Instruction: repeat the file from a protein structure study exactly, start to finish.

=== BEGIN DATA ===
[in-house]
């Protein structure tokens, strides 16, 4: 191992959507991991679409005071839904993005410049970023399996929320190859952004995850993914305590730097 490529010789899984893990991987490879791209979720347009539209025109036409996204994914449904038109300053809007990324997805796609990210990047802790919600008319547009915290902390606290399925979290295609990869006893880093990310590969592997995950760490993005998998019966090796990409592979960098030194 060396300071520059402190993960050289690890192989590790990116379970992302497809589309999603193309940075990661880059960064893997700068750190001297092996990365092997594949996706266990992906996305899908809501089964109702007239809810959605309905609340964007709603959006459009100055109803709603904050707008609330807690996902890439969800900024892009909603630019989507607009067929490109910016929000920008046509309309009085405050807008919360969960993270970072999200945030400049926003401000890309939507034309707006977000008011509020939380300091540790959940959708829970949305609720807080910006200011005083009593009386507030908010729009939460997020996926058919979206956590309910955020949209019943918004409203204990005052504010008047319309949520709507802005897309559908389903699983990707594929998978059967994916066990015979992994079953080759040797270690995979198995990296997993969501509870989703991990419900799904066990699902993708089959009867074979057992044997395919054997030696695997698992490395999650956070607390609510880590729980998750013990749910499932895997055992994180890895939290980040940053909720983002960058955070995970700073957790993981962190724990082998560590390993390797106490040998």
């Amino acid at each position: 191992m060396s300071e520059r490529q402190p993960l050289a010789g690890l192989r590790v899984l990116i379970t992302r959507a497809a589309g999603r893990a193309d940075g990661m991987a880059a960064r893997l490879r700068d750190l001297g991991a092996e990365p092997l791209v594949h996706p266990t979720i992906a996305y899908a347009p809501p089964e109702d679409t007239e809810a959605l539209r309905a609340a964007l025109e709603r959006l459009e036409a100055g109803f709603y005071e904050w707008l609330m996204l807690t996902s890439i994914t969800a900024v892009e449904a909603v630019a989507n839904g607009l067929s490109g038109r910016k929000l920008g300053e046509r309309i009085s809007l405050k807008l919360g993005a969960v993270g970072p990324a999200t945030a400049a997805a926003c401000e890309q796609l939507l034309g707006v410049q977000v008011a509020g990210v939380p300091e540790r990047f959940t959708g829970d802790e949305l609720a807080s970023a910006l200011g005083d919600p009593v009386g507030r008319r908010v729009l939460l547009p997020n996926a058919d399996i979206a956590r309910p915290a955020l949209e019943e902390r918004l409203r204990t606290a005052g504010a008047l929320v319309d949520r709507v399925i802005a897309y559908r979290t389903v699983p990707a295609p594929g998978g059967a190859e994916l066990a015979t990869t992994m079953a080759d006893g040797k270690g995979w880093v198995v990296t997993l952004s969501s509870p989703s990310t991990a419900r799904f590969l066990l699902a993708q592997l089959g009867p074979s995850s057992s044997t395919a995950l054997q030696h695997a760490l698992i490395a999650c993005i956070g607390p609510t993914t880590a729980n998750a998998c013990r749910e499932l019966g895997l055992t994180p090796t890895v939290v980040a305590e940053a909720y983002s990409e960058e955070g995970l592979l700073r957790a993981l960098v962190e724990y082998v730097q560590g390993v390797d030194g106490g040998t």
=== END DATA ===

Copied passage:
[in-house]
């Protein structure tokens, strides 16, 4: 191992959507991991679409005071839904993005410049970023399996929320190859952004995850993914305590730097 490529010789899984893990991987490879791209979720347009539209025109036409996204994914449904038109300053809007990324997805796609990210990047802790919600008319547009915290902390606290399925979290295609990869006893880093990310590969592997995950760490993005998998019966090796990409592979960098030194 060396300071520059402190993960050289690890192989590790990116379970992302497809589309999603193309940075990661880059960064893997700068750190001297092996990365092997594949996706266990992906996305899908809501089964109702007239809810959605309905609340964007709603959006459009100055109803709603904050707008609330807690996902890439969800900024892009909603630019989507607009067929490109910016929000920008046509309309009085405050807008919360969960993270970072999200945030400049926003401000890309939507034309707006977000008011509020939380300091540790959940959708829970949305609720807080910006200011005083009593009386507030908010729009939460997020996926058919979206956590309910955020949209019943918004409203204990005052504010008047319309949520709507802005897309559908389903699983990707594929998978059967994916066990015979992994079953080759040797270690995979198995990296997993969501509870989703991990419900799904066990699902993708089959009867074979057992044997395919054997030696695997698992490395999650956070607390609510880590729980998750013990749910499932895997055992994180890895939290980040940053909720983002960058955070995970700073957790993981962190724990082998560590390993390797106490040998």
């Amino acid at each position: 191992m060396s300071e520059r490529q402190p993960l050289a010789g690890l192989r590790v899984l990116i379970t992302r959507a497809a589309g999603r893990a193309d940075g990661m991987a880059a960064r893997l490879r700068d750190l001297g991991a092996e990365p092997l791209v594949h996706p266990t979720i992906a996305y899908a347009p809501p089964e109702d679409t007239e809810a959605l539209r309905a609340a964007l025109e709603r959006l459009e036409a100055g109803f709603y005071e904050w707008l609330m996204l807690t996902s890439i994914t969800a900024v892009e449904a909603v630019a989507n839904g607009l067929s490109g038109r910016k929000l920008g300053e046509r309309i009085s809007l405050k807008l919360g993005a969960v993270g970072p990324a999200t945030a400049a997805a926003c401000e890309q796609l939507l034309g707006v410049q977000v008011a509020g990210v939380p300091e540790r990047f959940t959708g829970d802790e949305l609720a807080s970023a910006l200011g005083d919600p009593v009386g507030r008319r908010v729009l939460l547009p997020n996926a058919d399996i979206a956590r309910p915290a955020l949209e019943e902390r918004l409203r204990t606290a005052g504010a008047l929320v319309d949520r709507v399925i802005a897309y559908r979290t389903v699983p990707a295609p594929g998978g059967a190859e994916l066990a015979t990869t992994m079953a080759d006893g040797k270690g995979w880093v198995v990296t997993l952004s969501s509870p989703s990310t991990a419900r799904f590969l066990l699902a993708q592997l089959g009867p074979s995850s057992s044997t395919a995950l054997q030696h695997a760490l698992i490395a999650c993005i956070g607390p609510t993914t880590a729980n998750a998998c013990r749910e499932l019966g895997l055992t994180p090796t890895v939290v980040a305590e940053a909720y983002s990409e960058e955070g995970l592979l700073r957790a993981l960098v962190e724990y082998v730097q560590g390993v390797d030194g106490g040998t």